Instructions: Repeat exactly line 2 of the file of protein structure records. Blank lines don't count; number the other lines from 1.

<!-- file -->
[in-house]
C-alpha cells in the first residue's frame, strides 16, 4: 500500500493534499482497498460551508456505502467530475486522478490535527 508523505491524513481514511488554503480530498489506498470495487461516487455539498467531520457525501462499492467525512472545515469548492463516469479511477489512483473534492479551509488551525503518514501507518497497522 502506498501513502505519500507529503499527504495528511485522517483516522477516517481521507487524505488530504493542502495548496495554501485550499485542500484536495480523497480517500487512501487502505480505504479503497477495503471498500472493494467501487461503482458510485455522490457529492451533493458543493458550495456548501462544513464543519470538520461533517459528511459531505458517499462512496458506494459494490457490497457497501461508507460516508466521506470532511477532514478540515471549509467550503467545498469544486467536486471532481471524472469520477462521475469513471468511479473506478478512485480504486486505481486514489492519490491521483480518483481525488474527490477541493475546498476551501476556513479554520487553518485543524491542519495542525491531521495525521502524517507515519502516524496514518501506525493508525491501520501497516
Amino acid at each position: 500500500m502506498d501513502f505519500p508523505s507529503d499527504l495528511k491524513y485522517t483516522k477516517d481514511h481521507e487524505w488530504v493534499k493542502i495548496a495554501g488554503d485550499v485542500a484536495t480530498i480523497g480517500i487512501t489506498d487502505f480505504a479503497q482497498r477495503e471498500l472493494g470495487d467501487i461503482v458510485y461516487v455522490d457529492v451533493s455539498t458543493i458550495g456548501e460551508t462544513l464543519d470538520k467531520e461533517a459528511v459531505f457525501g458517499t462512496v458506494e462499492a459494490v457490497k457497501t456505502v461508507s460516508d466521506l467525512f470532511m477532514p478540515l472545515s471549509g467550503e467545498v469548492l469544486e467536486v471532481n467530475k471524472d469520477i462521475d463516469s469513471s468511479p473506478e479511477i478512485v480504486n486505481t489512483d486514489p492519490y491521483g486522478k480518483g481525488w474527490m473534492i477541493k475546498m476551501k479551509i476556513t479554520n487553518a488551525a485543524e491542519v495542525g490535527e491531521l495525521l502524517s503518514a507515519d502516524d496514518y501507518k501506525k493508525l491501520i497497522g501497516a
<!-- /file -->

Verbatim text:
C-alpha cells in the first residue's frame, strides 16, 4: 500500500493534499482497498460551508456505502467530475486522478490535527 508523505491524513481514511488554503480530498489506498470495487461516487455539498467531520457525501462499492467525512472545515469548492463516469479511477489512483473534492479551509488551525503518514501507518497497522 502506498501513502505519500507529503499527504495528511485522517483516522477516517481521507487524505488530504493542502495548496495554501485550499485542500484536495480523497480517500487512501487502505480505504479503497477495503471498500472493494467501487461503482458510485455522490457529492451533493458543493458550495456548501462544513464543519470538520461533517459528511459531505458517499462512496458506494459494490457490497457497501461508507460516508466521506470532511477532514478540515471549509467550503467545498469544486467536486471532481471524472469520477462521475469513471468511479473506478478512485480504486486505481486514489492519490491521483480518483481525488474527490477541493475546498476551501476556513479554520487553518485543524491542519495542525491531521495525521502524517507515519502516524496514518501506525493508525491501520501497516